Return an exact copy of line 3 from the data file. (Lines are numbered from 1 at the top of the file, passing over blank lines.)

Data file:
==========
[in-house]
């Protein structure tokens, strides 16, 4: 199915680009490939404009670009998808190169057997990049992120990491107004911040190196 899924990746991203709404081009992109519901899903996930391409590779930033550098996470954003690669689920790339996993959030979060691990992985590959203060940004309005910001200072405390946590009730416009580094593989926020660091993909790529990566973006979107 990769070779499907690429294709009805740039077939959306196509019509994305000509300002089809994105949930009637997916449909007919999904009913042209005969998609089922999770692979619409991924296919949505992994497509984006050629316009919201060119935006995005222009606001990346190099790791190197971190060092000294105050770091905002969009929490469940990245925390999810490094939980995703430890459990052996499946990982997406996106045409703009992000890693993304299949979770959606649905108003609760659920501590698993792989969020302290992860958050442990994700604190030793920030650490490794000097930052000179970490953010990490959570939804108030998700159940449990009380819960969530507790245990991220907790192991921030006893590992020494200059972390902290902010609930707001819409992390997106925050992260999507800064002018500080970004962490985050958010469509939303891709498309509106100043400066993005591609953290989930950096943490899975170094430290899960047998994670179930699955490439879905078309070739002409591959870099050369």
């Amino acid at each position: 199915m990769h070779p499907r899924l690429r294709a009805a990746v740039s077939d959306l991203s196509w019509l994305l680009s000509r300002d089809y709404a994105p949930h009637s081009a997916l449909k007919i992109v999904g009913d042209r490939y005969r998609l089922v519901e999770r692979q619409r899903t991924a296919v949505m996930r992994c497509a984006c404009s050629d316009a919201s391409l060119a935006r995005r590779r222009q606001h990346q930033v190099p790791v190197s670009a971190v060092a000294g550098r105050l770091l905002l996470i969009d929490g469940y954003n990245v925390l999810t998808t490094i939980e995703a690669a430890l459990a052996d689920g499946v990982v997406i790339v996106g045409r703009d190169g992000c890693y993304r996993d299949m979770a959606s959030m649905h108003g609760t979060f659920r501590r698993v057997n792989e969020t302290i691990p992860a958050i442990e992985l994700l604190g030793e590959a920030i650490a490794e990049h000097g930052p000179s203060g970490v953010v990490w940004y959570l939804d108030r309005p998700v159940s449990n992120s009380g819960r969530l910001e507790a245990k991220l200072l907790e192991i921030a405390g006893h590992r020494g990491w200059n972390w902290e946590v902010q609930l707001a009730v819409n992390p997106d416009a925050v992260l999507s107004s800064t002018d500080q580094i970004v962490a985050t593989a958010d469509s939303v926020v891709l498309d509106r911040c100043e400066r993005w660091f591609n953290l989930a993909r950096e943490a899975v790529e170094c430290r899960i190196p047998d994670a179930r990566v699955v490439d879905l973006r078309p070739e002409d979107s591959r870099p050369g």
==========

């Amino acid at each position: 199915m990769h070779p499907r899924l690429r294709a009805a990746v740039s077939d959306l991203s196509w019509l994305l680009s000509r300002d089809y709404a994105p949930h009637s081009a997916l449909k007919i992109v999904g009913d042209r490939y005969r998609l089922v519901e999770r692979q619409r899903t991924a296919v949505m996930r992994c497509a984006c404009s050629d316009a919201s391409l060119a935006r995005r590779r222009q606001h990346q930033v190099p790791v190197s670009a971190v060092a000294g550098r105050l770091l905002l996470i969009d929490g469940y954003n990245v925390l999810t998808t490094i939980e995703a690669a430890l459990a052996d689920g499946v990982v997406i790339v996106g045409r703009d190169g992000c890693y993304r996993d299949m979770a959606s959030m649905h108003g609760t979060f659920r501590r698993v057997n792989e969020t302290i691990p992860a958050i442990e992985l994700l604190g030793e590959a920030i650490a490794e990049h000097g930052p000179s203060g970490v953010v990490w940004y959570l939804d108030r309005p998700v159940s449990n992120s009380g819960r969530l910001e507790a245990k991220l200072l907790e192991i921030a405390g006893h590992r020494g990491w200059n972390w902290e946590v902010q609930l707001a009730v819409n992390p997106d416009a925050v992260l999507s107004s800064t002018d500080q580094i970004v962490a985050t593989a958010d469509s939303v926020v891709l498309d509106r911040c100043e400066r993005w660091f591609n953290l989930a993909r950096e943490a899975v790529e170094c430290r899960i190196p047998d994670a179930r990566v699955v490439d879905l973006r078309p070739e002409d979107s591959r870099p050369g």